AD VERTISE M E N T. It being generally understood that the poll for electing Members to serve in Parliament for the city of Westminster, will be finally closed on Monday next at three o'clock,
* The above very partial detail appeared in every paper of the day particularly attached to the interest of Lord Hood and Sir Cecil Wray. We give it to potierity in its full force. But we may be forgiven the record, when 1 is known that in our work we likewise give the trial at large of those committed for the riot; by which it appears, that the riot was actually begun by a magistrate, who came to Covent Garden to defend the constables particularly attached to Hood and Wray. Not a titile of evidence did the ingenious Mr. Morgan, so often mentioned in the foregoing paper, adduce so prove the guilt of the prisoners, who were fully acquitted. The reader is referred to the trial.
Lord Hood, Sir Cecil Wray, and their several Committees, take this opportunity of
JOHN CHURCHILL, Chairman.
Tickets (five sħillings each) to be had at the bar of the Hotel, or at either of the
Mr. CHURCHILL, in the Chair.
A D V ERTISE M E N T.
WOO D's HOTEL,
Meff. Drummonds, Charing-cross;
Mell. Thercey, Birch, and Hobbs, Bond-ftreet,
JOHN CHURCHILL, Chairman.
riot and cruel murder, perpetrated on Monday last, are too gross; and the contrary of such aspersions too well known to stand in need of contradi&tion. The curious resolutions of Fox's Committee at the Shakespeare, and the hand bills ftuck up and liberally distributed about the town on Tueíday, bringing back to recollection the affair of St. George's Fields, appear on the face of them to be calculated for the purpose of inflaming the minds of the people, and of creating riot and confusion. Their pretended offers of rewards, and advertising for evidence, are perfectly burlesque, unless they intend by it, to buy off and suppress any evidence that may be offered against their hireling butchers.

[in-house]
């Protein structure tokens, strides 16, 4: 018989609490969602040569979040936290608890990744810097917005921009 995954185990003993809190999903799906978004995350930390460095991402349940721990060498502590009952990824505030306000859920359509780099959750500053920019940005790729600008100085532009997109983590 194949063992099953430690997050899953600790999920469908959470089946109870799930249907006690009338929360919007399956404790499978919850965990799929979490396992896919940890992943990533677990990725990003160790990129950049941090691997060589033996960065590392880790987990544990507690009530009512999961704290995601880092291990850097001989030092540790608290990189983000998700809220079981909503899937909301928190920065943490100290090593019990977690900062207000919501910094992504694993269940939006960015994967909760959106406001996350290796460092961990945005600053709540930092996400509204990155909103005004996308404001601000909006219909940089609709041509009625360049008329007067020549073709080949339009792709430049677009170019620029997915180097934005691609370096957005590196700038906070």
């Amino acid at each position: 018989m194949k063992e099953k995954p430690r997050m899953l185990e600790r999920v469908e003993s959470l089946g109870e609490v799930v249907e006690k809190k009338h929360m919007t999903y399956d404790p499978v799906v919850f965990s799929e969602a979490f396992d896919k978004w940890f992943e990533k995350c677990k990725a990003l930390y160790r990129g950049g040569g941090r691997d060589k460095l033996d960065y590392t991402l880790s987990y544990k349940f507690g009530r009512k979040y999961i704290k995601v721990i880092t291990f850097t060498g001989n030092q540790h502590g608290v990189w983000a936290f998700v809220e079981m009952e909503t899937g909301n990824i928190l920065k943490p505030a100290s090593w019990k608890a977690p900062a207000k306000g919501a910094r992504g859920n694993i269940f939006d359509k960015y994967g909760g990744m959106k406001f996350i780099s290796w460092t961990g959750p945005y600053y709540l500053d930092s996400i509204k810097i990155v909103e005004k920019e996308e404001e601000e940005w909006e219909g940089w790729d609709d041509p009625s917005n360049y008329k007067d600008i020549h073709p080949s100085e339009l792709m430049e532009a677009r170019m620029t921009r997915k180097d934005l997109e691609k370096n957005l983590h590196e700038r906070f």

Rotation Office, Litchfield-street. Saturday morning about twelve o'clock, Patrick Kenney, who was apprehended the preceding evening, on a charge of riot in Covent Garden, was brought for examination before Sir Robert Taylor, and other magistrates.
When a point of a singular nature was argued, touching the charge exhibited against the prisoner, whether they could consider him standing on the ground of his apprehension, or on a charge made after in the night book of the watch house.
It was contended, with much clearness and good argument, by Mr. Morgan, on the part of the Crown, that the prisoner stood there on the ground of his apprehension, which was, (on a warrant granted by John Hale, Esq.) that the prisoner had most viofently assaulted a peace officer; which charge he came prepared with evidence fully to fubftantiate. It was said by a Mr. Claridge, that the prisoner stood on the charge of felony, it having been so ftated on the charge book of the watch-house.
The constable who apprehended the prisoner was then examined, who swore, that he was knocked down, and his pocket picked of the warrant as he was conducting the prisoner to the watch-honse, and that he knew not any part of the contents of the warrant; but understanding his prisoner being one of the rioters, charged him in custody as a felon. Justice Hale allured Sir Robert Taylor, that the charge contained in the warTant he had issued against the prisoner at their bar, and which he himself